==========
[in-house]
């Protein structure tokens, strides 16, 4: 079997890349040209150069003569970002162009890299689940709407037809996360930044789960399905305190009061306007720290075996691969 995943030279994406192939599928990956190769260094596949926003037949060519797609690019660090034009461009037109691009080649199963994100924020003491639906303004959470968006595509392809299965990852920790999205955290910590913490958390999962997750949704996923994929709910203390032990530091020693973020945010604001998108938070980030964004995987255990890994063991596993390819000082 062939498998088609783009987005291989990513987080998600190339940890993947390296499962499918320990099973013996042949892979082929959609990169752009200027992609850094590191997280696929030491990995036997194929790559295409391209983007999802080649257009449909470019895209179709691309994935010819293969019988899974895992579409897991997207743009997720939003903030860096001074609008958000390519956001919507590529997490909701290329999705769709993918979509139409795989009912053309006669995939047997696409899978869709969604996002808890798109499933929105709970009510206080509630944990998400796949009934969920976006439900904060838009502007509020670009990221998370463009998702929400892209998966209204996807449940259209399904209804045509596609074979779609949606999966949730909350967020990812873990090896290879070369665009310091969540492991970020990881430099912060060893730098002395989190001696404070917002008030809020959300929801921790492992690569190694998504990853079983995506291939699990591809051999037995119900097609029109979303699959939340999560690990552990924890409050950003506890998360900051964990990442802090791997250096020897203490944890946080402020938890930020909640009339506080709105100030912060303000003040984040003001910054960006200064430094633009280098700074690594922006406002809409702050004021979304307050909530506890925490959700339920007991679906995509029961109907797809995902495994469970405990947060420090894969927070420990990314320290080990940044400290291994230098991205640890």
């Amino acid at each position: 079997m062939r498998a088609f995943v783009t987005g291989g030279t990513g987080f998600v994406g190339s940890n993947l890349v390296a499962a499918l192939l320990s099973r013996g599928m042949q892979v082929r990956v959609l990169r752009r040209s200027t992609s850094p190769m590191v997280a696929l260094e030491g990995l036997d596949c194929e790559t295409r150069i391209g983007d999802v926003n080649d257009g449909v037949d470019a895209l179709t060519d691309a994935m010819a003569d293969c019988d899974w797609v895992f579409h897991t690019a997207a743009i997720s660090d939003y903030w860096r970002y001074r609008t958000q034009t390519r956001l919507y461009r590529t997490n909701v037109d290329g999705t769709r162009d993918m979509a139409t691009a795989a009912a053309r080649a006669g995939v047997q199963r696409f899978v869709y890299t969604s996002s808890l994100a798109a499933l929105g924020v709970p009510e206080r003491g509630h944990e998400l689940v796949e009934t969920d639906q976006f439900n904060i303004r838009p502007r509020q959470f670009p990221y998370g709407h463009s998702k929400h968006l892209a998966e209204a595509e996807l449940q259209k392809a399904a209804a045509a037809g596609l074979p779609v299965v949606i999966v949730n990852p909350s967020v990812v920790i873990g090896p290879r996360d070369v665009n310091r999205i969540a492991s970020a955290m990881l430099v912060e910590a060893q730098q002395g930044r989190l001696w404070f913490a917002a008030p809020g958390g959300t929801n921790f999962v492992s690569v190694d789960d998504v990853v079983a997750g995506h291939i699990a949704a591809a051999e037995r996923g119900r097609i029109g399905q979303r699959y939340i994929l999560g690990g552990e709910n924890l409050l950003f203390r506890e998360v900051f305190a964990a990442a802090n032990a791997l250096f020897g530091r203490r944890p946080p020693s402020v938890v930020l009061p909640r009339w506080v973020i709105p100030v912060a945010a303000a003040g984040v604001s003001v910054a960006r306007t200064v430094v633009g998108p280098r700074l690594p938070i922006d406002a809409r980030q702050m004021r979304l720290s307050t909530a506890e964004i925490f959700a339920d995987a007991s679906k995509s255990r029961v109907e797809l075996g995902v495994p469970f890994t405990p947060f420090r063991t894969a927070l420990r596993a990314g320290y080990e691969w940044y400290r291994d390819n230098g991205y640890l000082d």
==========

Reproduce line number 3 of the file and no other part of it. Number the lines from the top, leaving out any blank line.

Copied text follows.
């Amino acid at each position: 079997m062939r498998a088609f995943v783009t987005g291989g030279t990513g987080f998600v994406g190339s940890n993947l890349v390296a499962a499918l192939l320990s099973r013996g599928m042949q892979v082929r990956v959609l990169r752009r040209s200027t992609s850094p190769m590191v997280a696929l260094e030491g990995l036997d596949c194929e790559t295409r150069i391209g983007d999802v926003n080649d257009g449909v037949d470019a895209l179709t060519d691309a994935m010819a003569d293969c019988d899974w797609v895992f579409h897991t690019a997207a743009i997720s660090d939003y903030w860096r970002y001074r609008t958000q034009t390519r956001l919507y461009r590529t997490n909701v037109d290329g999705t769709r162009d993918m979509a139409t691009a795989a009912a053309r080649a006669g995939v047997q199963r696409f899978v869709y890299t969604s996002s808890l994100a798109a499933l929105g924020v709970p009510e206080r003491g509630h944990e998400l689940v796949e009934t969920d639906q976006f439900n904060i303004r838009p502007r509020q959470f670009p990221y998370g709407h463009s998702k929400h968006l892209a998966e209204a595509e996807l449940q259209k392809a399904a209804a045509a037809g596609l074979p779609v299965v949606i999966v949730n990852p909350s967020v990812v920790i873990g090896p290879r996360d070369v665009n310091r999205i969540a492991s970020a955290m990881l430099v912060e910590a060893q730098q002395g930044r989190l001696w404070f913490a917002a008030p809020g958390g959300t929801n921790f999962v492992s690569v190694d789960d998504v990853v079983a997750g995506h291939i699990a949704a591809a051999e037995r996923g119900r097609i029109g399905q979303r699959y939340i994929l999560g690990g552990e709910n924890l409050l950003f203390r506890e998360v900051f305190a964990a990442a802090n032990a791997l250096f020897g530091r203490r944890p946080p020693s402020v938890v930020l009061p909640r009339w506080v973020i709105p100030v912060a945010a303000a003040g984040v604001s003001v910054a960006r306007t200064v430094v633009g998108p280098r700074l690594p938070i922006d406002a809409r980030q702050m004021r979304l720290s307050t909530a506890e964004i925490f959700a339920d995987a007991s679906k995509s255990r029961v109907e797809l075996g995902v495994p469970f890994t405990p947060f420090r063991t894969a927070l420990r596993a990314g320290y080990e691969w940044y400290r291994d390819n230098g991205y640890l000082d």